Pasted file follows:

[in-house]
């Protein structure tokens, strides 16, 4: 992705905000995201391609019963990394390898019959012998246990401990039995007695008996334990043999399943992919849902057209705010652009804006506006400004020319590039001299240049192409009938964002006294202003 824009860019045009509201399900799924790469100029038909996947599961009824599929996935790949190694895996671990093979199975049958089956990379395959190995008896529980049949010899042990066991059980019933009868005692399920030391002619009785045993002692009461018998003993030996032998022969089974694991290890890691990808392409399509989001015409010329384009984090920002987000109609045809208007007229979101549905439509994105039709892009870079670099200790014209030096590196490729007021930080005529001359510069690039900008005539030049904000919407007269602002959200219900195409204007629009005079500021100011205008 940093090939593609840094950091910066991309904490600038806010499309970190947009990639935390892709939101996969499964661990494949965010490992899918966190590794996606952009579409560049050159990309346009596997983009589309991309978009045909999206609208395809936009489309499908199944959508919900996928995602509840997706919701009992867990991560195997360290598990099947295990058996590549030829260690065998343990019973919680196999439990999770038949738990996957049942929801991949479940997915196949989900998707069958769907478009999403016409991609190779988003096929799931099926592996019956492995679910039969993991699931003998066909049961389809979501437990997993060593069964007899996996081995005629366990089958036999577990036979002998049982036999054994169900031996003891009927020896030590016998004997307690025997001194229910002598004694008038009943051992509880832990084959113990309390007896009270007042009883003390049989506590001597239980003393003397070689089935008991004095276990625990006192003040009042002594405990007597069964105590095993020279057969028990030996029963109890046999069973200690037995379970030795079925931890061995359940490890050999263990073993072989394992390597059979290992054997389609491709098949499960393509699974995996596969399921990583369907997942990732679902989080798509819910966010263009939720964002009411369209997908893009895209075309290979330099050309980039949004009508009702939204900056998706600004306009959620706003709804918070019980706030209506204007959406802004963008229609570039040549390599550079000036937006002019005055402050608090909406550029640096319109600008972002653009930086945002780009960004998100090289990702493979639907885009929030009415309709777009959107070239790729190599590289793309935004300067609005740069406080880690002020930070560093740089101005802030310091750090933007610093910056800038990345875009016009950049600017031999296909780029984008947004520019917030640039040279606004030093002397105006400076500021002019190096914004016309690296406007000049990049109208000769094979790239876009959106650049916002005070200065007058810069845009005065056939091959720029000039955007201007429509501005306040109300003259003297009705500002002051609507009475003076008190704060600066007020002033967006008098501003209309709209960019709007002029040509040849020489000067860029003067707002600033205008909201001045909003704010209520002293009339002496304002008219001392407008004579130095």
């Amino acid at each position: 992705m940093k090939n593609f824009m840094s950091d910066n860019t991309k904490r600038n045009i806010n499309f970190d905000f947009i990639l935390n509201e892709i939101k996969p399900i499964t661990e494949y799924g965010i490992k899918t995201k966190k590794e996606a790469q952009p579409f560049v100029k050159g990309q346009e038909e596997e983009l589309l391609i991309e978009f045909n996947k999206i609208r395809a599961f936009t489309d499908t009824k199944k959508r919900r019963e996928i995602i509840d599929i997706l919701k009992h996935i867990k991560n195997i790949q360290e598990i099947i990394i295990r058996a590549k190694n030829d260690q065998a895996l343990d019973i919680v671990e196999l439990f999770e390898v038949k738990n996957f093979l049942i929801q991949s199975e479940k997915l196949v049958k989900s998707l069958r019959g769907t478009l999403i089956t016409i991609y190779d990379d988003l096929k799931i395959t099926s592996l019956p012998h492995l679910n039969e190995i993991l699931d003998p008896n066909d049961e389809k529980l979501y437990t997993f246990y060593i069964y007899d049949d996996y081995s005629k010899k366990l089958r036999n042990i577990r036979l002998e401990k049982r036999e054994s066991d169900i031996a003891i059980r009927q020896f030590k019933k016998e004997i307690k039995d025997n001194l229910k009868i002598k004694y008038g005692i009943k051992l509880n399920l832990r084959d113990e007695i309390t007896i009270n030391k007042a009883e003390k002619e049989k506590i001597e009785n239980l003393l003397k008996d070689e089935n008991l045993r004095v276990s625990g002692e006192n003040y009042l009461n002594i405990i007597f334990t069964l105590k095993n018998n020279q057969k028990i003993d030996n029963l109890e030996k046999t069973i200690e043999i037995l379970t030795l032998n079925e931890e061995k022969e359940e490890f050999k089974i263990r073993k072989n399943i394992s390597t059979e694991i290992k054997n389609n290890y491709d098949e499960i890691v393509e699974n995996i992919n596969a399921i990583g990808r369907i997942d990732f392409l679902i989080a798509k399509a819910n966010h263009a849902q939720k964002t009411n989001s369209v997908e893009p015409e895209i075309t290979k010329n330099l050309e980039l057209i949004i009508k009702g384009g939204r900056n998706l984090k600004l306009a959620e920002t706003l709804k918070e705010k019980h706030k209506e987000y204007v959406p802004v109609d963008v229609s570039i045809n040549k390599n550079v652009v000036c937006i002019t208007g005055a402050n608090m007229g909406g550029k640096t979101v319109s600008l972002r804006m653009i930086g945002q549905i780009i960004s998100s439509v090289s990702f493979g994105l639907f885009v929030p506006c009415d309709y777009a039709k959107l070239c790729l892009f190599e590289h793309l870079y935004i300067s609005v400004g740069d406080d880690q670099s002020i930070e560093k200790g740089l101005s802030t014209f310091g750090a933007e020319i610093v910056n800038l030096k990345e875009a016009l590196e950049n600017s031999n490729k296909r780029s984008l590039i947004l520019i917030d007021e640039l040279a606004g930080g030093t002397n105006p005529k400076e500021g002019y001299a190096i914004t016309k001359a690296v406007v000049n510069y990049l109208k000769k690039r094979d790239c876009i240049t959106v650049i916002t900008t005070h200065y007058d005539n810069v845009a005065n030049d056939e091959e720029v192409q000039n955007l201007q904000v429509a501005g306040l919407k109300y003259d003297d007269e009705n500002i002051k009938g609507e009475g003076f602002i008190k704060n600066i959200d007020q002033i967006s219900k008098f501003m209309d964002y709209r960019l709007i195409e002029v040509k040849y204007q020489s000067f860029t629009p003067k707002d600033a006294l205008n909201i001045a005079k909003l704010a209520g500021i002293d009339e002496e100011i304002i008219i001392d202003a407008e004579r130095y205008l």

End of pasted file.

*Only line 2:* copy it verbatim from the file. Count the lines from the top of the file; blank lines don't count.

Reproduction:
């Protein structure tokens, strides 16, 4: 992705905000995201391609019963990394390898019959012998246990401990039995007695008996334990043999399943992919849902057209705010652009804006506006400004020319590039001299240049192409009938964002006294202003 824009860019045009509201399900799924790469100029038909996947599961009824599929996935790949190694895996671990093979199975049958089956990379395959190995008896529980049949010899042990066991059980019933009868005692399920030391002619009785045993002692009461018998003993030996032998022969089974694991290890890691990808392409399509989001015409010329384009984090920002987000109609045809208007007229979101549905439509994105039709892009870079670099200790014209030096590196490729007021930080005529001359510069690039900008005539030049904000919407007269602002959200219900195409204007629009005079500021100011205008 940093090939593609840094950091910066991309904490600038806010499309970190947009990639935390892709939101996969499964661990494949965010490992899918966190590794996606952009579409560049050159990309346009596997983009589309991309978009045909999206609208395809936009489309499908199944959508919900996928995602509840997706919701009992867990991560195997360290598990099947295990058996590549030829260690065998343990019973919680196999439990999770038949738990996957049942929801991949479940997915196949989900998707069958769907478009999403016409991609190779988003096929799931099926592996019956492995679910039969993991699931003998066909049961389809979501437990997993060593069964007899996996081995005629366990089958036999577990036979002998049982036999054994169900031996003891009927020896030590016998004997307690025997001194229910002598004694008038009943051992509880832990084959113990309390007896009270007042009883003390049989506590001597239980003393003397070689089935008991004095276990625990006192003040009042002594405990007597069964105590095993020279057969028990030996029963109890046999069973200690037995379970030795079925931890061995359940490890050999263990073993072989394992390597059979290992054997389609491709098949499960393509699974995996596969399921990583369907997942990732679902989080798509819910966010263009939720964002009411369209997908893009895209075309290979330099050309980039949004009508009702939204900056998706600004306009959620706003709804918070019980706030209506204007959406802004963008229609570039040549390599550079000036937006002019005055402050608090909406550029640096319109600008972002653009930086945002780009960004998100090289990702493979639907885009929030009415309709777009959107070239790729190599590289793309935004300067609005740069406080880690002020930070560093740089101005802030310091750090933007610093910056800038990345875009016009950049600017031999296909780029984008947004520019917030640039040279606004030093002397105006400076500021002019190096914004016309690296406007000049990049109208000769094979790239876009959106650049916002005070200065007058810069845009005065056939091959720029000039955007201007429509501005306040109300003259003297009705500002002051609507009475003076008190704060600066007020002033967006008098501003209309709209960019709007002029040509040849020489000067860029003067707002600033205008909201001045909003704010209520002293009339002496304002008219001392407008004579130095």